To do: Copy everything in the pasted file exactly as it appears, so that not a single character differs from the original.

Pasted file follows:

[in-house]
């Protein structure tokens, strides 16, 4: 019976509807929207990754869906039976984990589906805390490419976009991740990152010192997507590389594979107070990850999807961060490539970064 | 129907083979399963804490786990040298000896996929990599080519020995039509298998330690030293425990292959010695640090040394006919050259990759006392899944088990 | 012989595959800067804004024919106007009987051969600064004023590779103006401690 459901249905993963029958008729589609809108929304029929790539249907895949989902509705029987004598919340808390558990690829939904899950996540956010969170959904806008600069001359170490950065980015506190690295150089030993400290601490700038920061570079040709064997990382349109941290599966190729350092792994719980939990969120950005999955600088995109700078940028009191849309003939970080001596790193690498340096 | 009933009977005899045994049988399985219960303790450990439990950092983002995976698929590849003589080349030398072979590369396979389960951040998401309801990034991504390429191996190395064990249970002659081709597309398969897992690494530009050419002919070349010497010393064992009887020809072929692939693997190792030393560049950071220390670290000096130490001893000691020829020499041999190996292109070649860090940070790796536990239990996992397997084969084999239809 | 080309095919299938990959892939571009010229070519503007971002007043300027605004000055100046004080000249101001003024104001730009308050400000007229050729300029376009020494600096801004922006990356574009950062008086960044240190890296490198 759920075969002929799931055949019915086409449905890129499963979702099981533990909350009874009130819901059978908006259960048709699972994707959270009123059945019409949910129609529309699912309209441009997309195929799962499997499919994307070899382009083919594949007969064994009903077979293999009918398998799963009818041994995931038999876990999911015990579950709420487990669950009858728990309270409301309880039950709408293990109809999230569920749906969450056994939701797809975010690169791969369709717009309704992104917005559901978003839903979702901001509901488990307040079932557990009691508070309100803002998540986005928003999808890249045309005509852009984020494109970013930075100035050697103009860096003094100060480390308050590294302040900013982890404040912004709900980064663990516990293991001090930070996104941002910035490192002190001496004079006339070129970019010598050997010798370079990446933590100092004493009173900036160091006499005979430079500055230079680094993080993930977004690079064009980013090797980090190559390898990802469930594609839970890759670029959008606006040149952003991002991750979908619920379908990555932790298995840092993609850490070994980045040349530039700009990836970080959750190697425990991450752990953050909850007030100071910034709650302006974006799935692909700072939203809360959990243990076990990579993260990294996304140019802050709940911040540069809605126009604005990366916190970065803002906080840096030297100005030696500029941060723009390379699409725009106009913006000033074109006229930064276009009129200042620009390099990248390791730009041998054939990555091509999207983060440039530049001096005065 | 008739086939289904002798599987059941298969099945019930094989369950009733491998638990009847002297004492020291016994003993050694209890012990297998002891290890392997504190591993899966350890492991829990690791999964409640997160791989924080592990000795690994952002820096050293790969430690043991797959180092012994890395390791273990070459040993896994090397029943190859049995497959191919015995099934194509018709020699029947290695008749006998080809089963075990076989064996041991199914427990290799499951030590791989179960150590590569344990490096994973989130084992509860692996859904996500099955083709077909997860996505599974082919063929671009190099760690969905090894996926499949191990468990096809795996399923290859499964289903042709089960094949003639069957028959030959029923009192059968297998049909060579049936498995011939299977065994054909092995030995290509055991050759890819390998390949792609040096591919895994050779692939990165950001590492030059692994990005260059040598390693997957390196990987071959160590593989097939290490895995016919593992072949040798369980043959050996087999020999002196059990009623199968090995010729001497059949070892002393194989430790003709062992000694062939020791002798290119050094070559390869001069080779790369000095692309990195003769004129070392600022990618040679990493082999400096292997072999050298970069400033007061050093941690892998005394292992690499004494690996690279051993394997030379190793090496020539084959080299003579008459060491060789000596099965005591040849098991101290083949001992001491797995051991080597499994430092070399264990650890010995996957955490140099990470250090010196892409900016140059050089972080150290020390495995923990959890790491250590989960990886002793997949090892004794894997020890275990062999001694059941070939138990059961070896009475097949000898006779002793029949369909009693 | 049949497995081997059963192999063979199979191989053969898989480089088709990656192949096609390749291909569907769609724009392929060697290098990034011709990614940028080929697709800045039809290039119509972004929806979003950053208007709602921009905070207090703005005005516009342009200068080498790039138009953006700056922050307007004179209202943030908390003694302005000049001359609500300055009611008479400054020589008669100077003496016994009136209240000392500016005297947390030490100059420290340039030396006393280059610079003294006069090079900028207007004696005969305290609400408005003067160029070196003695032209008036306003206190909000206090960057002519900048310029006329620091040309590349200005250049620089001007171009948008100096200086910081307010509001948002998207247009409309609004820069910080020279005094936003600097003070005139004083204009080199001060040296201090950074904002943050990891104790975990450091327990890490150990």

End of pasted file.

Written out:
[in-house]
């Protein structure tokens, strides 16, 4: 019976509807929207990754869906039976984990589906805390490419976009991740990152010192997507590389594979107070990850999807961060490539970064 | 129907083979399963804490786990040298000896996929990599080519020995039509298998330690030293425990292959010695640090040394006919050259990759006392899944088990 | 012989595959800067804004024919106007009987051969600064004023590779103006401690 459901249905993963029958008729589609809108929304029929790539249907895949989902509705029987004598919340808390558990690829939904899950996540956010969170959904806008600069001359170490950065980015506190690295150089030993400290601490700038920061570079040709064997990382349109941290599966190729350092792994719980939990969120950005999955600088995109700078940028009191849309003939970080001596790193690498340096 | 009933009977005899045994049988399985219960303790450990439990950092983002995976698929590849003589080349030398072979590369396979389960951040998401309801990034991504390429191996190395064990249970002659081709597309398969897992690494530009050419002919070349010497010393064992009887020809072929692939693997190792030393560049950071220390670290000096130490001893000691020829020499041999190996292109070649860090940070790796536990239990996992397997084969084999239809 | 080309095919299938990959892939571009010229070519503007971002007043300027605004000055100046004080000249101001003024104001730009308050400000007229050729300029376009020494600096801004922006990356574009950062008086960044240190890296490198 759920075969002929799931055949019915086409449905890129499963979702099981533990909350009874009130819901059978908006259960048709699972994707959270009123059945019409949910129609529309699912309209441009997309195929799962499997499919994307070899382009083919594949007969064994009903077979293999009918398998799963009818041994995931038999876990999911015990579950709420487990669950009858728990309270409301309880039950709408293990109809999230569920749906969450056994939701797809975010690169791969369709717009309704992104917005559901978003839903979702901001509901488990307040079932557990009691508070309100803002998540986005928003999808890249045309005509852009984020494109970013930075100035050697103009860096003094100060480390308050590294302040900013982890404040912004709900980064663990516990293991001090930070996104941002910035490192002190001496004079006339070129970019010598050997010798370079990446933590100092004493009173900036160091006499005979430079500055230079680094993080993930977004690079064009980013090797980090190559390898990802469930594609839970890759670029959008606006040149952003991002991750979908619920379908990555932790298995840092993609850490070994980045040349530039700009990836970080959750190697425990991450752990953050909850007030100071910034709650302006974006799935692909700072939203809360959990243990076990990579993260990294996304140019802050709940911040540069809605126009604005990366916190970065803002906080840096030297100005030696500029941060723009390379699409725009106009913006000033074109006229930064276009009129200042620009390099990248390791730009041998054939990555091509999207983060440039530049001096005065 | 008739086939289904002798599987059941298969099945019930094989369950009733491998638990009847002297004492020291016994003993050694209890012990297998002891290890392997504190591993899966350890492991829990690791999964409640997160791989924080592990000795690994952002820096050293790969430690043991797959180092012994890395390791273990070459040993896994090397029943190859049995497959191919015995099934194509018709020699029947290695008749006998080809089963075990076989064996041991199914427990290799499951030590791989179960150590590569344990490096994973989130084992509860692996859904996500099955083709077909997860996505599974082919063929671009190099760690969905090894996926499949191990468990096809795996399923290859499964289903042709089960094949003639069957028959030959029923009192059968297998049909060579049936498995011939299977065994054909092995030995290509055991050759890819390998390949792609040096591919895994050779692939990165950001590492030059692994990005260059040598390693997957390196990987071959160590593989097939290490895995016919593992072949040798369980043959050996087999020999002196059990009623199968090995010729001497059949070892002393194989430790003709062992000694062939020791002798290119050094070559390869001069080779790369000095692309990195003769004129070392600022990618040679990493082999400096292997072999050298970069400033007061050093941690892998005394292992690499004494690996690279051993394997030379190793090496020539084959080299003579008459060491060789000596099965005591040849098991101290083949001992001491797995051991080597499994430092070399264990650890010995996957955490140099990470250090010196892409900016140059050089972080150290020390495995923990959890790491250590989960990886002793997949090892004794894997020890275990062999001694059941070939138990059961070896009475097949000898006779002793029949369909009693 | 049949497995081997059963192999063979199979191989053969898989480089088709990656192949096609390749291909569907769609724009392929060697290098990034011709990614940028080929697709800045039809290039119509972004929806979003950053208007709602921009905070207090703005005005516009342009200068080498790039138009953006700056922050307007004179209202943030908390003694302005000049001359609500300055009611008479400054020589008669100077003496016994009136209240000392500016005297947390030490100059420290340039030396006393280059610079003294006069090079900028207007004696005969305290609400408005003067160029070196003695032209008036306003206190909000206090960057002519900048310029006329620091040309590349200005250049620089001007171009948008100096200086910081307010509001948002998207247009409309609004820069910080020279005094936003600097003070005139004083204009080199001060040296201090950074904002943050990891104790975990450091327990890490150990």